The researchers found that mice lacking a functional Bcl10 gene could not activate specific pathways of signaling molecules that belong to a family of proteins called NF-κB. The NF-κB proteins are normally activated by Bcl10 after B cells encounter invading organisms, such as bacteria. These proteins then cause B cells to fully mature and release antibodies targeted against those specific organisms.

The central role of Bcl10 in B cell development and function is further evidence that this gene is a major contributor to the development of MALT lymphoma, according to St. Jude scientist Liquan Xue, Ph.D., the article's lead author.

"When Bcl10 jumps to a new location in a chromosome due to a genetic abnormality known as a rearrangement, it lands next to a section of DNA that forces the gene to be continually active," Xue said. "Bcl10 then continually activates the NF-κB proteins, driving the marginal-zone B cells to keep replicating themselves. That continual proliferation of the B cells leads to MALT lymphoma."

Demin Wang, an associate investigator at the Blood Research Institute, is the senior author of the article. He headed the work done at that location.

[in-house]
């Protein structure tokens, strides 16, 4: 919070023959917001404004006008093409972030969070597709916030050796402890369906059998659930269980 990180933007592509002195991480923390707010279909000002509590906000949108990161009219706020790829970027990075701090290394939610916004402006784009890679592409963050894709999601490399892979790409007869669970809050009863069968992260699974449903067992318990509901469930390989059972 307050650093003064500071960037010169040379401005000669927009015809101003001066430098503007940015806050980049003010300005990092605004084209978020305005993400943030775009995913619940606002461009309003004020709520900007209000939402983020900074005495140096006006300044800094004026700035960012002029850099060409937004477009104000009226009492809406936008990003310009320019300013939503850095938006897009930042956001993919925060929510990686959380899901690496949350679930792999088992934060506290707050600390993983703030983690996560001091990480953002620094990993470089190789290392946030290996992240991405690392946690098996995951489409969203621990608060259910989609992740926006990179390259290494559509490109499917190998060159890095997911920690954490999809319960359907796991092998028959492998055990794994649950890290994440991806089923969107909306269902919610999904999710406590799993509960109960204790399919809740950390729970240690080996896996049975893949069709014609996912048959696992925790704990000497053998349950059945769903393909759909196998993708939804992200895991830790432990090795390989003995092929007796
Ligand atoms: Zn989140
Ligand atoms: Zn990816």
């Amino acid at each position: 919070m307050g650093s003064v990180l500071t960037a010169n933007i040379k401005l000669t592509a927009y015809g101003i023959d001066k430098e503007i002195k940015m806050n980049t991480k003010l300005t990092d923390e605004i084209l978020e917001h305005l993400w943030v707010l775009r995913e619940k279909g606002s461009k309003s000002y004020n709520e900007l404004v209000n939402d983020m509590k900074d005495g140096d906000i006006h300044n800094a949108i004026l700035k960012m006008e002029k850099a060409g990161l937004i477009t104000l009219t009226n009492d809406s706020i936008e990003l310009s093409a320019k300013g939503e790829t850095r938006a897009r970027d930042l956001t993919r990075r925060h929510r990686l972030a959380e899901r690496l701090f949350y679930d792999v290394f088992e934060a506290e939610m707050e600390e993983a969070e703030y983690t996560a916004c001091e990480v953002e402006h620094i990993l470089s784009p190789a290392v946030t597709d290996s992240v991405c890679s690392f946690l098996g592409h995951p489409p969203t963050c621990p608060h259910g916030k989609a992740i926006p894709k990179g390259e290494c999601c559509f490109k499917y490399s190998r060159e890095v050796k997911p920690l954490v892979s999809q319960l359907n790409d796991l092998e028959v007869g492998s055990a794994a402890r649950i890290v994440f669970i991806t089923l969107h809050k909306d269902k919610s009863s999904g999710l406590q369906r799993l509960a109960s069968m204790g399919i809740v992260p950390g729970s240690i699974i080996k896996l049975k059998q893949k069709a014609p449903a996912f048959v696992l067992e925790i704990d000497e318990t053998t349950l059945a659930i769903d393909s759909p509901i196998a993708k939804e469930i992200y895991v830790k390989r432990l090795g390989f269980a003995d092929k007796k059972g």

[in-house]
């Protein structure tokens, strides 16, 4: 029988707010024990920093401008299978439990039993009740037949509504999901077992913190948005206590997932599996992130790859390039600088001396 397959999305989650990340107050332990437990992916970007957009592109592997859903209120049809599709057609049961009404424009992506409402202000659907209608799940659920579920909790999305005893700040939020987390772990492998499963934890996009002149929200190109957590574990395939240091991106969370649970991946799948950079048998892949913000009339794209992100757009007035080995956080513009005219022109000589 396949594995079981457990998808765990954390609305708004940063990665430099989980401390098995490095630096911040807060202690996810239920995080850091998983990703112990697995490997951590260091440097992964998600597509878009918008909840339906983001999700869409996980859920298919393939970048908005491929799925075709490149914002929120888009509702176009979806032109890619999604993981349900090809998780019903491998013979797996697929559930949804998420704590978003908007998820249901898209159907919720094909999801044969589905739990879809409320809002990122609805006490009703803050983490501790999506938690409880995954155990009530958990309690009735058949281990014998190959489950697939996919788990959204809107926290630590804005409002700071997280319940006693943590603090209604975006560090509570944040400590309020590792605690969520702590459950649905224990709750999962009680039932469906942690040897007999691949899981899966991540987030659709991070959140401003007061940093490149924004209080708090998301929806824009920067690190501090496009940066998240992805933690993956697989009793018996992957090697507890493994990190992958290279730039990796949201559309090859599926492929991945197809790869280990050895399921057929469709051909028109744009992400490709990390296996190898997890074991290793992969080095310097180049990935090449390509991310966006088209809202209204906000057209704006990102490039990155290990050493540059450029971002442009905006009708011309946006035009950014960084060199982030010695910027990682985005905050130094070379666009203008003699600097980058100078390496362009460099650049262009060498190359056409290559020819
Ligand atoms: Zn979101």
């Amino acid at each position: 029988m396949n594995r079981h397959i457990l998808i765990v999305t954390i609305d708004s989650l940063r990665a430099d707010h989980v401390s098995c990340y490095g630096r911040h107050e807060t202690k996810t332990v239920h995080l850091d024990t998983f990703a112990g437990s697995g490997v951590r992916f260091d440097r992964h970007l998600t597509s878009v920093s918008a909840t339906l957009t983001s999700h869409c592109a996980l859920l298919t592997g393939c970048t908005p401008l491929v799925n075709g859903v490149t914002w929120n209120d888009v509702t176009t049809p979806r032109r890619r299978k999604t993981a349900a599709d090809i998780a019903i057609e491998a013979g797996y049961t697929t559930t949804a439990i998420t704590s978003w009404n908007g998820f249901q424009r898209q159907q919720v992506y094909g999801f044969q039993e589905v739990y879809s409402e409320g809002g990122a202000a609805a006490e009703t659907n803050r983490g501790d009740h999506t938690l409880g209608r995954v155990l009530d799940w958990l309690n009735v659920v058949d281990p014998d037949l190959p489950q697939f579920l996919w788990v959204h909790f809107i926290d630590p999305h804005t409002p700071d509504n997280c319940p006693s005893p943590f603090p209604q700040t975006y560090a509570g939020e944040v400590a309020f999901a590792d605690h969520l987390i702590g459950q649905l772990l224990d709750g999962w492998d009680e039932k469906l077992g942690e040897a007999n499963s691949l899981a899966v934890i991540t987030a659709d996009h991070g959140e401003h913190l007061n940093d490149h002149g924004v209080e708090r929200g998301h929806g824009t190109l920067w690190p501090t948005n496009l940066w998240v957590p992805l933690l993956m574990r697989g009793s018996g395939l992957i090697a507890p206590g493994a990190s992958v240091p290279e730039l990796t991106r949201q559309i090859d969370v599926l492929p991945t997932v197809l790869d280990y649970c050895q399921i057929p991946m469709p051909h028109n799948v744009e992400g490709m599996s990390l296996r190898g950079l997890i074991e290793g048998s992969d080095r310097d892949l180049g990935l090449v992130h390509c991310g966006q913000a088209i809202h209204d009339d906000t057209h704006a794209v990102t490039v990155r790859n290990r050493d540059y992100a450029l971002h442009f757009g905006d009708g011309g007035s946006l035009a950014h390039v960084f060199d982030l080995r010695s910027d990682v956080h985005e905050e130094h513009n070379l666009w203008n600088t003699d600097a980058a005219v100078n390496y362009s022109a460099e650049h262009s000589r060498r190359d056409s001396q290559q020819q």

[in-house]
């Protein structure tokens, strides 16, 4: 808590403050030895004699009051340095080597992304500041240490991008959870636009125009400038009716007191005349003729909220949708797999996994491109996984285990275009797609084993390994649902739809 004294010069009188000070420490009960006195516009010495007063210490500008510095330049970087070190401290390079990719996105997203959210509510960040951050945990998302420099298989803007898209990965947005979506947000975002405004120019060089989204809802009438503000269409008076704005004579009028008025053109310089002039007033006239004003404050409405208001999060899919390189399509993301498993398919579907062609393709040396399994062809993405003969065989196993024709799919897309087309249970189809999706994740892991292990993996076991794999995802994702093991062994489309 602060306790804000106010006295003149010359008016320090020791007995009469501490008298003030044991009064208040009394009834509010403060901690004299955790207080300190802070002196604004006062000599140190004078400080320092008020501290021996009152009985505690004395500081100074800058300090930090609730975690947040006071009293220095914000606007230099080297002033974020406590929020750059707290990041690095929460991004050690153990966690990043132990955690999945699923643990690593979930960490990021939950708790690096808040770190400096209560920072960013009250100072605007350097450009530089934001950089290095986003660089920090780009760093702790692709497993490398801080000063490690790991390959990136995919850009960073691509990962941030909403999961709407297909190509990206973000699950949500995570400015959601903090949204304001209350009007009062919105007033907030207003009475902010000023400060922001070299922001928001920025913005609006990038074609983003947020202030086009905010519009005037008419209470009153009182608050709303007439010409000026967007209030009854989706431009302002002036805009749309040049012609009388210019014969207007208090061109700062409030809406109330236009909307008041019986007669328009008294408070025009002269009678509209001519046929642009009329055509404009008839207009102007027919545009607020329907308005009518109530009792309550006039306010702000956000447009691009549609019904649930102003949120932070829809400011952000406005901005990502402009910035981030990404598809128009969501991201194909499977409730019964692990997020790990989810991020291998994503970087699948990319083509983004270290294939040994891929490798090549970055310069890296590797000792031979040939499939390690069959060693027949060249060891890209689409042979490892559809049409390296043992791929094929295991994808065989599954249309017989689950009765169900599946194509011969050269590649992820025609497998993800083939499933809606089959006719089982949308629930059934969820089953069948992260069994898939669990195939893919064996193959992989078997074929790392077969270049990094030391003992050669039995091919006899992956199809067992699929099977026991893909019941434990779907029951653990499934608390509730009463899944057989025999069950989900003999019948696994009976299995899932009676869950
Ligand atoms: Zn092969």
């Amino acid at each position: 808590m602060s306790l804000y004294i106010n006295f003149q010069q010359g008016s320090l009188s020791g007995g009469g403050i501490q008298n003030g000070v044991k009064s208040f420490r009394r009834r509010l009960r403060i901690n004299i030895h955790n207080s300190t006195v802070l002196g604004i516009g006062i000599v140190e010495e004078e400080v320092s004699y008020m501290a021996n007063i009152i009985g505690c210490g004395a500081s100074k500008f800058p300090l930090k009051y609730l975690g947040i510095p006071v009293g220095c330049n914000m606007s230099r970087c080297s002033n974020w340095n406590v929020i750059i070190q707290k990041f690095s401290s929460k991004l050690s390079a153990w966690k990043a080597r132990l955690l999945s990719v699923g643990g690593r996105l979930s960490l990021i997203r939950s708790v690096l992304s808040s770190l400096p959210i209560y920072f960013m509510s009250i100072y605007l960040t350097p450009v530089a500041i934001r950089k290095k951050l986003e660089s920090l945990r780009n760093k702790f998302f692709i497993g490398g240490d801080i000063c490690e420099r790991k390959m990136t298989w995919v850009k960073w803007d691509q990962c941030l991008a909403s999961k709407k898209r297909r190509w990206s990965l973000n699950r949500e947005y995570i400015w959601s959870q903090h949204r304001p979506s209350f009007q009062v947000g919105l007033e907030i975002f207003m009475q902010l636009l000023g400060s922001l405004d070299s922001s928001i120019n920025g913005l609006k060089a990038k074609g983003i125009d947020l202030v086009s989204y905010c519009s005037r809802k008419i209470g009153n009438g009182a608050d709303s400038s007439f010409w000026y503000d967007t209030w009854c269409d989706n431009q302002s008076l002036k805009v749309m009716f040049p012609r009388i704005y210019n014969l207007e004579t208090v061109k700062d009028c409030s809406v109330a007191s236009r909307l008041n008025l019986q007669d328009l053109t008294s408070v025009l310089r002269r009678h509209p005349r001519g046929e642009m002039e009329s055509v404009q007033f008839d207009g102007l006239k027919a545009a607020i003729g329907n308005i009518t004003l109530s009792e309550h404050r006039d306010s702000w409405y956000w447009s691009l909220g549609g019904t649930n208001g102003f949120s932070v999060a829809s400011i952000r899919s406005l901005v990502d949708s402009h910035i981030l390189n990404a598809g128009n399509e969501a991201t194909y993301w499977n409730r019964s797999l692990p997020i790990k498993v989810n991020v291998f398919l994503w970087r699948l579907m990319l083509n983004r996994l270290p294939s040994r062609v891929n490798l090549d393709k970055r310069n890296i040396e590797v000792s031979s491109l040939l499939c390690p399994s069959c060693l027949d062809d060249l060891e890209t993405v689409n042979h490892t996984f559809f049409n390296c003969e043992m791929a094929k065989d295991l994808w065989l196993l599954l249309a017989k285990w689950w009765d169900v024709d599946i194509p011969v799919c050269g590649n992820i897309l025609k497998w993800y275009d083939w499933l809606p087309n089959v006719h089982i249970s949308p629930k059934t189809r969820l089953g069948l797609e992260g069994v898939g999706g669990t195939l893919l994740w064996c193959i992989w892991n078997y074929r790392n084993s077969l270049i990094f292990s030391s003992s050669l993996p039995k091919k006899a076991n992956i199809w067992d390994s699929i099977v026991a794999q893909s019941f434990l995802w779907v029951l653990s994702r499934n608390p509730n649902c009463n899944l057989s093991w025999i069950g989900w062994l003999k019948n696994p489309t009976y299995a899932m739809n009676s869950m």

"Our discovery of the roles of Bcl10 in the development and functioning of B cells brings us a step closer to understanding how to control its activity and cure MALT lymphoma," Wang said. He is also an assistant professor at the Model Animal Research Center in Nanjing University, China, and at the Medical College of Wisconsin in Milwaukee.

The researchers also tested the ability of LPS, a molecule that forms part of the walls of some infectious bacteria, to stimulate marginal-zone B cells to multiply--a normal part of the body's infection response. Located mainly in the spleen, marginal-zone B cells usually multiply after binding with the LPS in bacteria, increasing the numbers of B cells releasing antibodies. In mice lacking the Bcl10 gene, however, LPS failed to stimulate B cells to proliferate normally. This observation showed that the gene is required for this type of B cell to respond to infections.

Mice lacking Bcl10 genes were infected with a strongly disease-causing strain of Streptococcus pneumoniae, which causes one of the most common forms of pneumonia in humans. Unable to clear up the infection, these mice died. However, mice with normal Bcl10 genes mounted immune responses to the infection and survived.